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Sunday, Aug 18, 2019

Real life doesn't inspire Bollywood

How come filmmakers today aren’t interested in what’s happening around them, asks Gautam Chintamani.

brunch Updated: Jun 01, 2012 18:19 IST
Gautam Chintamani
Gautam Chintamani
Hindustan Times

Long ago someone told me that real life never inspires Hindi cinema beyond a point and more so for Bollywood. This sweeping statement germinated from the thought that unlike Vietnam inspiring American filmmakers across generations, the Indian military operations of Sri Lanka or Maldives never roused our artists. I tried arguing but in the end the evidence was so overwhelming that I had to agree. A few decades ago filmmakers like Manoj Kumar would come up with stories that were inspired by reality and those tales ironically enough ended up inspiring millions in real life. How come filmmakers today aren't interested in what's happening around them?

There have been films like Sehar and Peepli [Live] that took a deep look at the political pulse of times but there's no denying that the number of standout political films has shrunk consistently. Barring a handful most of the films that try to tread this path aren't interested beyond the headlines. It might have been years since Hazaaron Khwaishein Aisi (2005) and decades since Garam Hawa (1973) but in spite of a more colorful social scenario today, it's rather sad that the plausibility of a good, and gritty political film from Bollywood is a near improbability. Rumored of being based on Indira Gandhi's life was enough for the government to ensure that Gulzar's Aandhi (1975) never got a full release. They even banned the film during the Emergency and it was only after the Janata Government came to power that this classic saw an all India release. A few years later all the negatives of a light veiled satire by the name of Kissa Kursi Ka (1977) were destroyed. Why? Of course, the film poked fun at the functioning of the government but the fact that it was made by a Janata Party MP called Amrit Nahata was enough for the government to act. In spite of all the atrocities attributed to him during the dark years of the Emergency this was the only case for which Sanjay Gandhi was ever arrested.

One common error in the judgment of current filmmakers towards the genre of political films is that they often mistake resolution for solution. Like every other story they habitually end up looking for answers that the viewer can take back. Political films are or must be seen in a light unlike any other genre. The idea behind a good political film isn't to filter the viewer's response into something the filmmaker believes in; on the contrary a political film works best when it doesn't spell everything out. The recent spate of political films such as Gangajal (2003), Raajneeti (2010) and Aarakshan (2011) made by a seemingly socially conscious filmmaker like Prakash Jha is exactly what ails the genre. These films might deal with larger than life issues but they aren't larger than life and yet each one of them looks bigger in scale than the previous. These are films that dwell on the socio-political ills of our nation and barring the films no one is fooled into believing that the solution will unfold as the film progresses. Each political film right from Garam Hawa to Peepli [Live] is inspired by the bigger issue but it's the micro that they choose to focus on and more importantly they never claim that the manner in which the characters' dilemma was resolved must be replicated on a nation wide level.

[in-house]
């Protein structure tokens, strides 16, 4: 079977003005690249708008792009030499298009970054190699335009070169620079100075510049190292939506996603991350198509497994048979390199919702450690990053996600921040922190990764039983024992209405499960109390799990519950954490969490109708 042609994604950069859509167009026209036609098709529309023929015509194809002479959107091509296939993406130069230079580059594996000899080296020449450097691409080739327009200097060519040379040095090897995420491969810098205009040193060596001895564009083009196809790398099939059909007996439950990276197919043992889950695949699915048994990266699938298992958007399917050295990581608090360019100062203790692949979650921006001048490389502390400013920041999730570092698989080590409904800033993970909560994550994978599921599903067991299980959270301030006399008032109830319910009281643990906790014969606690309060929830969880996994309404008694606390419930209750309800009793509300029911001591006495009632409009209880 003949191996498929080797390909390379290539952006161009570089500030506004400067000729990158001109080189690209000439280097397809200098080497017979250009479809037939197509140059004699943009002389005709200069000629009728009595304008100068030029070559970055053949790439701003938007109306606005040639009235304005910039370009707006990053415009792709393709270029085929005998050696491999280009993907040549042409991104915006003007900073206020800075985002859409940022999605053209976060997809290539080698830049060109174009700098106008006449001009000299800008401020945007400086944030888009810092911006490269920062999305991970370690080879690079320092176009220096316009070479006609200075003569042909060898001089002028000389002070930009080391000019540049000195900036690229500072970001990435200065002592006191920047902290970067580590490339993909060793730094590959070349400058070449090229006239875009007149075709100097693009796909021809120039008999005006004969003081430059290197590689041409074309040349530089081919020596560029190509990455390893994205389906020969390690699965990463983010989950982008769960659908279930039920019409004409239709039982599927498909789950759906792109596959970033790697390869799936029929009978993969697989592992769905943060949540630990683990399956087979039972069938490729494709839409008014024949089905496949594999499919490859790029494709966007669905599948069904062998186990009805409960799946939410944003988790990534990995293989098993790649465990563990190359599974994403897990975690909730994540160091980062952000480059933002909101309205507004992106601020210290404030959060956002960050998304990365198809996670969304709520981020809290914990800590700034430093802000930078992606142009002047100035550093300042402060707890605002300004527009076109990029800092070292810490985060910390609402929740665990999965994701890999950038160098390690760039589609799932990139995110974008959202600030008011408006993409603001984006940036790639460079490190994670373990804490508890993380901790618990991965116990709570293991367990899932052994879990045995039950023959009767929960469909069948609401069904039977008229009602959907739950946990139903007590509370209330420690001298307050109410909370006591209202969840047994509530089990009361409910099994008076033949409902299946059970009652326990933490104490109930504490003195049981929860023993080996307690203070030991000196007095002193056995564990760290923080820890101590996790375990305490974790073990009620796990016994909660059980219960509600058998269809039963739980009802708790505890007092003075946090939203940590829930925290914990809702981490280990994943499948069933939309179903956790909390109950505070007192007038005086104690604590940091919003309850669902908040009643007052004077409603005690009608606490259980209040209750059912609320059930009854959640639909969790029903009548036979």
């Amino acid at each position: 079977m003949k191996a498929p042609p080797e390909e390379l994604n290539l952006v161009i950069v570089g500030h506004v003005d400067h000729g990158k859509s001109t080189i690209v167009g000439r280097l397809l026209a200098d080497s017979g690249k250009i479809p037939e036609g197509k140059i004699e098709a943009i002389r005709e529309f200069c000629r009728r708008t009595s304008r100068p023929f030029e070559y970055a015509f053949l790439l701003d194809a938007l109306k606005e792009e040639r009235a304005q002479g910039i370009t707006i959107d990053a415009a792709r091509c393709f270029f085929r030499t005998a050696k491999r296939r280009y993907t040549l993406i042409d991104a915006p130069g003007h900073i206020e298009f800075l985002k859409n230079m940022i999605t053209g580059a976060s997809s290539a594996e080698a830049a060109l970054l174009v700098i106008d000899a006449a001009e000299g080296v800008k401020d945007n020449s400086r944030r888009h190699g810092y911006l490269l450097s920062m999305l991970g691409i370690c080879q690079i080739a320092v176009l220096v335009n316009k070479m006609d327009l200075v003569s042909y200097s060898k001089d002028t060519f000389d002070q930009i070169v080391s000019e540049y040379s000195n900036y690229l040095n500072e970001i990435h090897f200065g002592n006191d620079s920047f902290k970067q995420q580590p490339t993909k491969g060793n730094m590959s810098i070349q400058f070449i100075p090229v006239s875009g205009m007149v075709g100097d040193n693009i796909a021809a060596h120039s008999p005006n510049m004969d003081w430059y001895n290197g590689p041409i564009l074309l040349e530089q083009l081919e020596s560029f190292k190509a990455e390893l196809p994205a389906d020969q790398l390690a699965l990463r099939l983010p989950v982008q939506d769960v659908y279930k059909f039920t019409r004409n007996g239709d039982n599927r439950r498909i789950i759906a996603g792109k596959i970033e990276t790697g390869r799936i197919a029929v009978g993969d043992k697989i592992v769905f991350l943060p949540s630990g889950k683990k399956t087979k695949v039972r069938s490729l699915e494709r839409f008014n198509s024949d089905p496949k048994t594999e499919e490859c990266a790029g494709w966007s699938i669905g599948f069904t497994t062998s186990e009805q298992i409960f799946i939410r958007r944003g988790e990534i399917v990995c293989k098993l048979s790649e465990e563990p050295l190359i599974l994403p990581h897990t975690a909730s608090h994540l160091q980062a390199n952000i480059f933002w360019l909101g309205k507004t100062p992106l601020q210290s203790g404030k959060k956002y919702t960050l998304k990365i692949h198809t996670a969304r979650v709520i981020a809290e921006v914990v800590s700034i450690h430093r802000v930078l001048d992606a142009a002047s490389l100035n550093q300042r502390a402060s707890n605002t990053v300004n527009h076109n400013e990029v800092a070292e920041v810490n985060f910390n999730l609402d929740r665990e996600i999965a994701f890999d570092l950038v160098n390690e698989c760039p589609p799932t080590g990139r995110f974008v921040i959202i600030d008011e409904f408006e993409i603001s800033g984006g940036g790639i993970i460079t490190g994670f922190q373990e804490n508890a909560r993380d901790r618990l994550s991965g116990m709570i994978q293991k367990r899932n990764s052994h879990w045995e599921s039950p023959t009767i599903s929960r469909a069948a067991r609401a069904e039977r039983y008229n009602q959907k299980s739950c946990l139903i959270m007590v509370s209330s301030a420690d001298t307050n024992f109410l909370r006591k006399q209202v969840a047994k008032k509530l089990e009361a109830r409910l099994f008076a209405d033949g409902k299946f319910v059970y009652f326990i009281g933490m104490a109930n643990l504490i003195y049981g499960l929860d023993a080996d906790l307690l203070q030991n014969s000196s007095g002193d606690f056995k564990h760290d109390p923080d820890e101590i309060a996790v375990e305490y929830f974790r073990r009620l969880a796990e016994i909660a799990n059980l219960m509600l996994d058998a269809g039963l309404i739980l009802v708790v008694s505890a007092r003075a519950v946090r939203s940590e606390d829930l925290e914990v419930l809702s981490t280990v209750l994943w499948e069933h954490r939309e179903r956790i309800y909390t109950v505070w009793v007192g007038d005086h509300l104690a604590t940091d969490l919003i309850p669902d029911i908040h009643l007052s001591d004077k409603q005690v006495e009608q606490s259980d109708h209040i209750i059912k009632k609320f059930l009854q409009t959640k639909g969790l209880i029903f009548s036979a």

Real life is physical, tangible and makes you want to be angry. Look around and you'd notice how bad things are. Yet, there is no Manoj Kumar and Roti Kapda Aur Makaan's (1974) Mehangai Maar Gayi, an unplanned anti-government anthem, which came at a time when inflation was 22% and scared the daylights out of the then Congress government. In 2009 Naxalites were active in ten Indian states and the only thing Bollywood could come up with was Red Alert (2010), which might have lacked all the subtlety it could have used but provided an extremely sugar coated solution to the whole upheaval. The Indian Peace Keeping Force (IPKF) suffered 1200 casualties in Sri Lanka and yet there's not a single film or even a song that is inspired by this sacrifice. In spite of their best interests most filmmakers end up alienating themselves. The more films a filmmaker makes, the further he/ she gets from reality. In the last decade barring Dibankar Banerjee and to a limited extent Anurag Kashyap you can't think of any other Hindi filmmaker who has managed to maintain a healthy distance with the real world or in other words kept Bollywood at a safe distance. It's very rare, almost heroically uncommon, for a filmmaker to stay connected but those who somehow mange to maintain even a line of sight with the real world end up making films that compel us to think. God knows we need more of those!

Gautam Chintamani is an award-winning writer/filmmaker with over a decade of experience across print and electronic mediums.

(The views expressed by the author are personal)

From HT Brunch, March 18

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First Published: Jun 01, 2012 18:12 IST

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